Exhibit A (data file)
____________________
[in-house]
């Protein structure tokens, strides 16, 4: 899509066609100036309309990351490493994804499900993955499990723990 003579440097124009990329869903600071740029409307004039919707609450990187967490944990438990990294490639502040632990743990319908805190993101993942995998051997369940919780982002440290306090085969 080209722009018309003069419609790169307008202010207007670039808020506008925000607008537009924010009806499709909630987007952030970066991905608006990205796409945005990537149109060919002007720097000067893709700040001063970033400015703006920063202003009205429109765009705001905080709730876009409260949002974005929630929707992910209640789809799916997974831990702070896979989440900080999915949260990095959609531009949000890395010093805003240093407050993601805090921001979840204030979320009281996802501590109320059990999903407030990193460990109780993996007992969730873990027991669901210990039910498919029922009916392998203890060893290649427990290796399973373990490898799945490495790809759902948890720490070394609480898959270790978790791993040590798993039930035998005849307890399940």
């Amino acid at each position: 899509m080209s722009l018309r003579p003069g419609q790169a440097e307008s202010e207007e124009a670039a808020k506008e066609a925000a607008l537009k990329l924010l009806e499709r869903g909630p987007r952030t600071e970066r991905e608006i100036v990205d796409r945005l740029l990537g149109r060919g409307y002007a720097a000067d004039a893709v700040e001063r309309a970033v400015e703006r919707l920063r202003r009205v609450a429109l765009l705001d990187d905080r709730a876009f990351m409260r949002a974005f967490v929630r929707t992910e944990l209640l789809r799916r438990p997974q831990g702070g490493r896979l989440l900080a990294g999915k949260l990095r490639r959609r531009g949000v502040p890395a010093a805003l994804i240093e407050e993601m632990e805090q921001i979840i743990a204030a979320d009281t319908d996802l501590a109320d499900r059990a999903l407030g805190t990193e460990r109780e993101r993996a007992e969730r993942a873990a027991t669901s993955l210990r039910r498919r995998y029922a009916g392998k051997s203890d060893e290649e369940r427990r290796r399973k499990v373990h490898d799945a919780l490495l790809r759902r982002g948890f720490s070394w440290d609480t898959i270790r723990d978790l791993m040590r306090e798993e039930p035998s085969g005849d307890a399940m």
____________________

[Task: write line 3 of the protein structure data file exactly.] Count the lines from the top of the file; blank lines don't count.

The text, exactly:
């Amino acid at each position: 899509m080209s722009l018309r003579p003069g419609q790169a440097e307008s202010e207007e124009a670039a808020k506008e066609a925000a607008l537009k990329l924010l009806e499709r869903g909630p987007r952030t600071e970066r991905e608006i100036v990205d796409r945005l740029l990537g149109r060919g409307y002007a720097a000067d004039a893709v700040e001063r309309a970033v400015e703006r919707l920063r202003r009205v609450a429109l765009l705001d990187d905080r709730a876009f990351m409260r949002a974005f967490v929630r929707t992910e944990l209640l789809r799916r438990p997974q831990g702070g490493r896979l989440l900080a990294g999915k949260l990095r490639r959609r531009g949000v502040p890395a010093a805003l994804i240093e407050e993601m632990e805090q921001i979840i743990a204030a979320d009281t319908d996802l501590a109320d499900r059990a999903l407030g805190t990193e460990r109780e993101r993996a007992e969730r993942a873990a027991t669901s993955l210990r039910r498919r995998y029922a009916g392998k051997s203890d060893e290649e369940r427990r290796r399973k499990v373990h490898d799945a919780l490495l790809r759902r982002g948890f720490s070394w440290d609480t898959i270790r723990d978790l791993m040590r306090e798993e039930p035998s085969g005849d307890a399940m």